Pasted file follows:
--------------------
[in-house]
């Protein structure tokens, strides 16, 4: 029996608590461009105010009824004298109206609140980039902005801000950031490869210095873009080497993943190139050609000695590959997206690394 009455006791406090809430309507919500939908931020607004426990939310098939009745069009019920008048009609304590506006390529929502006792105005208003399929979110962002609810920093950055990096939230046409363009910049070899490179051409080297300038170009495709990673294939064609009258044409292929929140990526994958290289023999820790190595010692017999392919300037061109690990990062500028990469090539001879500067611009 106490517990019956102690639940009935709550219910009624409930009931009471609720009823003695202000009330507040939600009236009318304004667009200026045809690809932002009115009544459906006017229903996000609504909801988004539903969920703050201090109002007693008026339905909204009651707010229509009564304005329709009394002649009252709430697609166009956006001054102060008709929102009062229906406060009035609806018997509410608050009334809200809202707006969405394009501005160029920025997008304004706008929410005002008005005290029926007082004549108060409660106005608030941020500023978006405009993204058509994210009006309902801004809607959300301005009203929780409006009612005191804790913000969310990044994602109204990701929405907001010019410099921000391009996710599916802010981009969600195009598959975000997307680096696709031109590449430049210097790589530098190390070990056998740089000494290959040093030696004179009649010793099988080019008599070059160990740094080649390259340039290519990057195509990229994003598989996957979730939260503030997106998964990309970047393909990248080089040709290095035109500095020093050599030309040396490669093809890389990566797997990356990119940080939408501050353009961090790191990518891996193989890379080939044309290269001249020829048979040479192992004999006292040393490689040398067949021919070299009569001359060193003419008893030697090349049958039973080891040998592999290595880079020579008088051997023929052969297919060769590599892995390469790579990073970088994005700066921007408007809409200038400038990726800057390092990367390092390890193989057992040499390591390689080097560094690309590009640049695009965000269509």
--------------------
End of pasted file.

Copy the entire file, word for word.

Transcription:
[in-house]
């Protein structure tokens, strides 16, 4: 029996608590461009105010009824004298109206609140980039902005801000950031490869210095873009080497993943190139050609000695590959997206690394 009455006791406090809430309507919500939908931020607004426990939310098939009745069009019920008048009609304590506006390529929502006792105005208003399929979110962002609810920093950055990096939230046409363009910049070899490179051409080297300038170009495709990673294939064609009258044409292929929140990526994958290289023999820790190595010692017999392919300037061109690990990062500028990469090539001879500067611009 106490517990019956102690639940009935709550219910009624409930009931009471609720009823003695202000009330507040939600009236009318304004667009200026045809690809932002009115009544459906006017229903996000609504909801988004539903969920703050201090109002007693008026339905909204009651707010229509009564304005329709009394002649009252709430697609166009956006001054102060008709929102009062229906406060009035609806018997509410608050009334809200809202707006969405394009501005160029920025997008304004706008929410005002008005005290029926007082004549108060409660106005608030941020500023978006405009993204058509994210009006309902801004809607959300301005009203929780409006009612005191804790913000969310990044994602109204990701929405907001010019410099921000391009996710599916802010981009969600195009598959975000997307680096696709031109590449430049210097790589530098190390070990056998740089000494290959040093030696004179009649010793099988080019008599070059160990740094080649390259340039290519990057195509990229994003598989996957979730939260503030997106998964990309970047393909990248080089040709290095035109500095020093050599030309040396490669093809890389990566797997990356990119940080939408501050353009961090790191990518891996193989890379080939044309290269001249020829048979040479192992004999006292040393490689040398067949021919070299009569001359060193003419008893030697090349049958039973080891040998592999290595880079020579008088051997023929052969297919060769590599892995390469790579990073970088994005700066921007408007809409200038400038990726800057390092990367390092390890193989057992040499390591390689080097560094690309590009640049695009965000269509």